This blog of mine isn't meant to be a foodie blog at all, but seeing as food pretty much is a central focus of mine, I think it's reasonable for me to write about it. Because I live in a country that doesn't recognize Celiac Disease (and the USA isn't much better, to be honest), I have started to dream about living in a country like Italy, where everyone is knowledgeable of it. I just read this article by Gluten-Free Girl and the Chef and this article by Celiac Chicks, and I am ready to pack my bags and trade in my language and culture study from Japanese to Italian.
But seriously, after last night's failed dinner at La Fonte (a Japanese idea of an Italian restaurant) in Shuri, I woke up this morning thinking that I should I refuse to tolerate food prejudice. Basically, the restaurant refused to serve me dinner, but they waited until I arrived to tell me, instead of graciously phoning me in advance. I had the gluten-free card faxed to them notifying them of what I could and could not eat in advance, so I thought that everything would work out. Being refused by a restaurant would normally be something I could just move on from, but I was attending a dinner that was organized by the English Department on behalf of the prior ALT (who is in Okinawa for a short visit). So, I had to sit through several hours of chatting -- which I actually found pleasant enough to stay -- while watching other people eat delicious food. This was on an empty stomach, 6 hours after I had eaten my last meal. The restaurant did serve me a big plate of lettuce and tomatoes. I had to ask them to bring a bowl of rice, which they didn't do until halfway into the meal. It's ridiculous to eat only a plate of rice in front of people who are eating scrumptious looking pizza and pasta. Basically, it sucked.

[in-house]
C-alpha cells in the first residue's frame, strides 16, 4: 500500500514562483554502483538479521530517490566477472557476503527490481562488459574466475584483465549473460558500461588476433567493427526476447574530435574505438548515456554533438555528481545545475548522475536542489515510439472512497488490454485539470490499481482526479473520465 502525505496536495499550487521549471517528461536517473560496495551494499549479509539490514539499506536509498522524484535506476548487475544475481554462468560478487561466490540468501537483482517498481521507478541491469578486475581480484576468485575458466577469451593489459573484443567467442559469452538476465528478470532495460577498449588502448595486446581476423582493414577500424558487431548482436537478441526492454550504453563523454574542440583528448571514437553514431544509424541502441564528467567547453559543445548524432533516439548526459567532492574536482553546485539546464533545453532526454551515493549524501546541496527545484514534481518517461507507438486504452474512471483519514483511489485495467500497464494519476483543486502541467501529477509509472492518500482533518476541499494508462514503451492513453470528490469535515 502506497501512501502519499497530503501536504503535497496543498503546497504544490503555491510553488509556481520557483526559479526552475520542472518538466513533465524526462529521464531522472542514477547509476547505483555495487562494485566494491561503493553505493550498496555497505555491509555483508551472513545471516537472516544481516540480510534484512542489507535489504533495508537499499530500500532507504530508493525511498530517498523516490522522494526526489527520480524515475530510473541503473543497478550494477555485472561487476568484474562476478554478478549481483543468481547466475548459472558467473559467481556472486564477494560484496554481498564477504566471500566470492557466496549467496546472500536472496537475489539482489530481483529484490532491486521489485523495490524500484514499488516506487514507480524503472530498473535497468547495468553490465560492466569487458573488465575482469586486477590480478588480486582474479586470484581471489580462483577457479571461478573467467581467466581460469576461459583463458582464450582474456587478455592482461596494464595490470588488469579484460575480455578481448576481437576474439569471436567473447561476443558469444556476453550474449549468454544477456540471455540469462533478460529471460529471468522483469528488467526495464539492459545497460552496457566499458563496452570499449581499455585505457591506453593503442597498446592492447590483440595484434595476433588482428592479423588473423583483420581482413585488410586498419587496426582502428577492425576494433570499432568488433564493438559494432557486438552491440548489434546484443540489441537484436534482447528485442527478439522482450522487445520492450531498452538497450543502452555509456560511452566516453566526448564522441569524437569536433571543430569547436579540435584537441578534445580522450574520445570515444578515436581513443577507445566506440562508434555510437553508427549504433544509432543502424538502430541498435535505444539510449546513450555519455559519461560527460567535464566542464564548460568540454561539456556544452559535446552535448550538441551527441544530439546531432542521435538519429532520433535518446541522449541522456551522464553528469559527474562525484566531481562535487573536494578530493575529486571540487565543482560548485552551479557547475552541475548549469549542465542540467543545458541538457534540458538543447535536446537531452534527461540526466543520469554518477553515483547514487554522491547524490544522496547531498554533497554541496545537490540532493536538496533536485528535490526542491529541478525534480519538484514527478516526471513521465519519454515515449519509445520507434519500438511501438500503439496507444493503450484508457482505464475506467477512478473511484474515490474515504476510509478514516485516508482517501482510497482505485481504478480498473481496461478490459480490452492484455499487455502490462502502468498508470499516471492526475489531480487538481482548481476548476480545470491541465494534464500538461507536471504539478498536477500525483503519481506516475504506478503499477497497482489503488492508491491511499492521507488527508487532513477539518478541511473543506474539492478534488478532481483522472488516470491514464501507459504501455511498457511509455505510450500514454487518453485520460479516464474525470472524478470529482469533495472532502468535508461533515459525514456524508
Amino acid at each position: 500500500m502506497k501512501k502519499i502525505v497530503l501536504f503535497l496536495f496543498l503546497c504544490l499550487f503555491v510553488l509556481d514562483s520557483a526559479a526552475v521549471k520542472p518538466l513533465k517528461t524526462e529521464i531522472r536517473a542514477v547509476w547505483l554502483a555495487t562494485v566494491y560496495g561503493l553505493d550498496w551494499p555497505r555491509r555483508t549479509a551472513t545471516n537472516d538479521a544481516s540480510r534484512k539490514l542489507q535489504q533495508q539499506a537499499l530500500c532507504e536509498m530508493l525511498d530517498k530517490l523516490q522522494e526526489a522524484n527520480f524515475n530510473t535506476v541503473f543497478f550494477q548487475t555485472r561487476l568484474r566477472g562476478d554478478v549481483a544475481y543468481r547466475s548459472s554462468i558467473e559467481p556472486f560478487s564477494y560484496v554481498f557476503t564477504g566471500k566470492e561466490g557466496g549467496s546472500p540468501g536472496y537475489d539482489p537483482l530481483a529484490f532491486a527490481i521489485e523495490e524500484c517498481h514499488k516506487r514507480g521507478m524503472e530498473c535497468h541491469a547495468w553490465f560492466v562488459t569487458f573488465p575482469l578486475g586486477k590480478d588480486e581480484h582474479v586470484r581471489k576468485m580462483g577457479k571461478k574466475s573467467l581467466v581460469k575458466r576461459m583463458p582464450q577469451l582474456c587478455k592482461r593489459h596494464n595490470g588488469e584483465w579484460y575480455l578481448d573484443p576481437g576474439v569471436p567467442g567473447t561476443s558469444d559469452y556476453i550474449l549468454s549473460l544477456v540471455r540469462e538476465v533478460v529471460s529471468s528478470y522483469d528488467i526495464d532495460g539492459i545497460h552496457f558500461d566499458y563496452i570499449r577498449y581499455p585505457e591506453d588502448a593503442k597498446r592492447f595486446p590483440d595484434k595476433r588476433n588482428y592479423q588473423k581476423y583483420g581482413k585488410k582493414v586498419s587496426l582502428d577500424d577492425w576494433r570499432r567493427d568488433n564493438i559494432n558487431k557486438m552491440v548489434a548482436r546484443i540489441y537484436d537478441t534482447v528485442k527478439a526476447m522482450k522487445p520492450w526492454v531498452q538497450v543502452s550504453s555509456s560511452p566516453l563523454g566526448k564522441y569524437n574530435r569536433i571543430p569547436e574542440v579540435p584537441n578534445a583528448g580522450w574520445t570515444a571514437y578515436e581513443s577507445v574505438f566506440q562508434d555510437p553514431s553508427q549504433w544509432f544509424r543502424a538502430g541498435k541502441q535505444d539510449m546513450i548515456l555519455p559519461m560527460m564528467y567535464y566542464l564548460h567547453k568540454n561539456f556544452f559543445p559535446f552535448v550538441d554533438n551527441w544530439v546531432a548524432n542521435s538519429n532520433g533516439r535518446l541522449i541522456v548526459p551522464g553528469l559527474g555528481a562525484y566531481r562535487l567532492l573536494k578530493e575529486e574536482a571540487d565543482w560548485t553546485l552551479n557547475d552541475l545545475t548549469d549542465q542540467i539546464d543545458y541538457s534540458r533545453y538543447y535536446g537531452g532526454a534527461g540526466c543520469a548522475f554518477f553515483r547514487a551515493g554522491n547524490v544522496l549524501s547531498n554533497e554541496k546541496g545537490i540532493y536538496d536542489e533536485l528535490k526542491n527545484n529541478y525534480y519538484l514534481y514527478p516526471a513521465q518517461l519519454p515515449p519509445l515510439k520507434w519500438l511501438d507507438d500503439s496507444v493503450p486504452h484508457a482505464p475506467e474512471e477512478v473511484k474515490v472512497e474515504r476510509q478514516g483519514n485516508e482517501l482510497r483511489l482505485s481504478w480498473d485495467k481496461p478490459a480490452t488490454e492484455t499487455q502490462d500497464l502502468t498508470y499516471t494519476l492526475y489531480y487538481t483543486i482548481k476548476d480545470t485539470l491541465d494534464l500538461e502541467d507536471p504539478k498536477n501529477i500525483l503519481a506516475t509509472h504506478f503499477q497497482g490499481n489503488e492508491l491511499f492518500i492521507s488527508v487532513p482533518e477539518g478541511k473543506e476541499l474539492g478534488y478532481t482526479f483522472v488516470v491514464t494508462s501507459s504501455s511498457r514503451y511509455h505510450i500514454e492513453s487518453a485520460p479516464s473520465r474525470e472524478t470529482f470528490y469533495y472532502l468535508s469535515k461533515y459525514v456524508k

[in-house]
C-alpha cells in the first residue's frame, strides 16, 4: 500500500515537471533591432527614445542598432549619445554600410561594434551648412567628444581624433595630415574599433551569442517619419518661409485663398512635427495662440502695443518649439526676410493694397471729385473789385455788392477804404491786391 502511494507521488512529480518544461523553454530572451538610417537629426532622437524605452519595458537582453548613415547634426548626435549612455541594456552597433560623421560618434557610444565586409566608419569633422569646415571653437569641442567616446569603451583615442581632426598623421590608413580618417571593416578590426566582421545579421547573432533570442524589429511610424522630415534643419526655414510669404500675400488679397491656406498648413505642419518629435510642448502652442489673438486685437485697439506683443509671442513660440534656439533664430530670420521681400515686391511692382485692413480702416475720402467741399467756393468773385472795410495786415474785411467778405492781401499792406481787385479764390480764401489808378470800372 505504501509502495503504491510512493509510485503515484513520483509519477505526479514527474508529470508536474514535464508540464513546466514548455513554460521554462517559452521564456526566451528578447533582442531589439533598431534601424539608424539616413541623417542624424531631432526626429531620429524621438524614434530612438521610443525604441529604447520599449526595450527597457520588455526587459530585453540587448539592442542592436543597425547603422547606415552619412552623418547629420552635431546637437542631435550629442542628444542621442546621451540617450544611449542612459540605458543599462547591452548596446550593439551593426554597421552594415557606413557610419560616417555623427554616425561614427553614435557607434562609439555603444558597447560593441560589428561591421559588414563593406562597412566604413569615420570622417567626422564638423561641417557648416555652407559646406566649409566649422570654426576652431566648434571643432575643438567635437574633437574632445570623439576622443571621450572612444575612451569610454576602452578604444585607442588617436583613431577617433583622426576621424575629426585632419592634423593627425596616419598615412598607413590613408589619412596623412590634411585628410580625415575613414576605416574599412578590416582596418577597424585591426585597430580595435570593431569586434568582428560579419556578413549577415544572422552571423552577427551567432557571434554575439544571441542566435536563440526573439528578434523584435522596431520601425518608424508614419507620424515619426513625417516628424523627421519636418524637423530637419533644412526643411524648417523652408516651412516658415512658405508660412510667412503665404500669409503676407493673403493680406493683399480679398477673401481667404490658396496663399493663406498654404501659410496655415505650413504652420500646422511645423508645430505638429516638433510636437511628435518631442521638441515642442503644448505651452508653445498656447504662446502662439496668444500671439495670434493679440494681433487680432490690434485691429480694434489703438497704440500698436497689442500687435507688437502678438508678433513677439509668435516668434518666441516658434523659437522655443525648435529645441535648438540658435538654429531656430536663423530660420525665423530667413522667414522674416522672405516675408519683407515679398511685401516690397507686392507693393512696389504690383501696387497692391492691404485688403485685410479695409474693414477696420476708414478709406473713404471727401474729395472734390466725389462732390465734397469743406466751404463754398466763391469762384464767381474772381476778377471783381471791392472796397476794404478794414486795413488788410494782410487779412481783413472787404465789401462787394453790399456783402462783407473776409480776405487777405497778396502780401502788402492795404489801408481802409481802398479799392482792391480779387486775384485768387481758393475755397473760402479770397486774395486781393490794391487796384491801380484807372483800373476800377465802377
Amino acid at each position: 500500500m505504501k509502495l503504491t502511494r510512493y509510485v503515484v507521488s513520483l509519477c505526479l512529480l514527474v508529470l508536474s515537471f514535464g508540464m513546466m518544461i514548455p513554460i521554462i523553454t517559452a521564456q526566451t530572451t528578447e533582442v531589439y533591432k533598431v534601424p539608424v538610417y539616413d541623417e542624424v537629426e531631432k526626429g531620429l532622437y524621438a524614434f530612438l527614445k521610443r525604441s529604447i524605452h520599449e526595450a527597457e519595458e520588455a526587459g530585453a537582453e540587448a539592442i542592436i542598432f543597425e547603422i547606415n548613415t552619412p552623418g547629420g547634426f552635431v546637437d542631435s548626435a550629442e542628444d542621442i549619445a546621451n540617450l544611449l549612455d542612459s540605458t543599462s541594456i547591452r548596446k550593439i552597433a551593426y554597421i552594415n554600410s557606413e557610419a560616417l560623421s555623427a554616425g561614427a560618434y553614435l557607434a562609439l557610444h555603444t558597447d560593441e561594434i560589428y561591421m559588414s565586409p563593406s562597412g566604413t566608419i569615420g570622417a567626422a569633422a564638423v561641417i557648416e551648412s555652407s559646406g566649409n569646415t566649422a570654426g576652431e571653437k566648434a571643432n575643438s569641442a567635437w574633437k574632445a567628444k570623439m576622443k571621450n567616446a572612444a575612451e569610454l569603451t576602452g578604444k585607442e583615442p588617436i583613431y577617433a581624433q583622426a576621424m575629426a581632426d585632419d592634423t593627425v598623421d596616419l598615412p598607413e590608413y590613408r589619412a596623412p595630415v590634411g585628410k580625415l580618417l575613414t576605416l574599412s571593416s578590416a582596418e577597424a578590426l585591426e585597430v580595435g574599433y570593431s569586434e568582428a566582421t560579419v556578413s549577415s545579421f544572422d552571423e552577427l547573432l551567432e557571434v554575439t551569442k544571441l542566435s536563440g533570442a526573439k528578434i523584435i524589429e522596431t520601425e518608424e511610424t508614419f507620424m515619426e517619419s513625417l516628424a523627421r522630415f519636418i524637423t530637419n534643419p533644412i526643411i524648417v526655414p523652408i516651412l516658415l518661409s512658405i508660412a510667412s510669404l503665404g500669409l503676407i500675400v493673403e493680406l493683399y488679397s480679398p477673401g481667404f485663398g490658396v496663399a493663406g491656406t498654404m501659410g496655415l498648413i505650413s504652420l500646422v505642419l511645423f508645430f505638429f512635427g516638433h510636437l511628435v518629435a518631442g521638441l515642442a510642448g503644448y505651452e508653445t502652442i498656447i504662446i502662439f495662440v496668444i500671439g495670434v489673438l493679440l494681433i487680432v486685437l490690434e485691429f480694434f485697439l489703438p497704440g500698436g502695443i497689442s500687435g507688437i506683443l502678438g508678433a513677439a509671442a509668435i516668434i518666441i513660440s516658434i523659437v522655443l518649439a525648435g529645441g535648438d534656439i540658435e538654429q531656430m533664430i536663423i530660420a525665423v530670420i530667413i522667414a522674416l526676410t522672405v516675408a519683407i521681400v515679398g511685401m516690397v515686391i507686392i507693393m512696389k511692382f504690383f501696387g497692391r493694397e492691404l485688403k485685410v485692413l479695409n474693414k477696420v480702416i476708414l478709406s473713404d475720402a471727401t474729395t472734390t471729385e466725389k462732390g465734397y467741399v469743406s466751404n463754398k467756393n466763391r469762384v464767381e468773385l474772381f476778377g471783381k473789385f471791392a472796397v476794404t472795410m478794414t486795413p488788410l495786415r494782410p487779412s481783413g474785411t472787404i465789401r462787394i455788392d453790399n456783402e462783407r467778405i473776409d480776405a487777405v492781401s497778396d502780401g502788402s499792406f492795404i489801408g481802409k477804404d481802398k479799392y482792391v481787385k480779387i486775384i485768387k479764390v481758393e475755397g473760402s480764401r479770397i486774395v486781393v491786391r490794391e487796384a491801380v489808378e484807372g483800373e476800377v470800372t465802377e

I was also rather upset with my coordinator, who is the person at my school who is supposed to look after me. I had originally planned this dinner and had booked it at a restaurant I knew could attend to both my and the prior ALT's needs, as she's a vegetarian and I require gluten-free food. Unfortunately, the restaurant could not fit a party of 10. So, my coordinator took the reigns and booked at La Fonte. I understand why she did this. People don't want to rush through eating food, and we would have had to do this if we had gone to the restaurant I had booked. Anyways, it isn't that I feel entitled to have her do things for me, believe me I'd much rather be fully independent and not have to rely on her at all. What got to me was her lack of empathy for my situation. Remember tatamae and honne? I guess the honne was out in full display. Sad. Also recently she's made a huge deal about my status as gluten intolerant to everyone on the faculty, even though I've been at the school for a year and I've had this issue since I was 25.
This leads me back to dealing with food prejudice and prejudice towards disabilities. I think I'm starting to develop a sense of inferiority from this disease due to having to explain my issues over and over again and having people say "taihen desu ne" over and over. To have to work around people who treat it as a problem, rather than treat me as someone who is their co-worker who just needs a little extra help in finding places that will cater to my needs, really does affect me.
I guess I need to just accept it and get over it. Or start advocating for myself.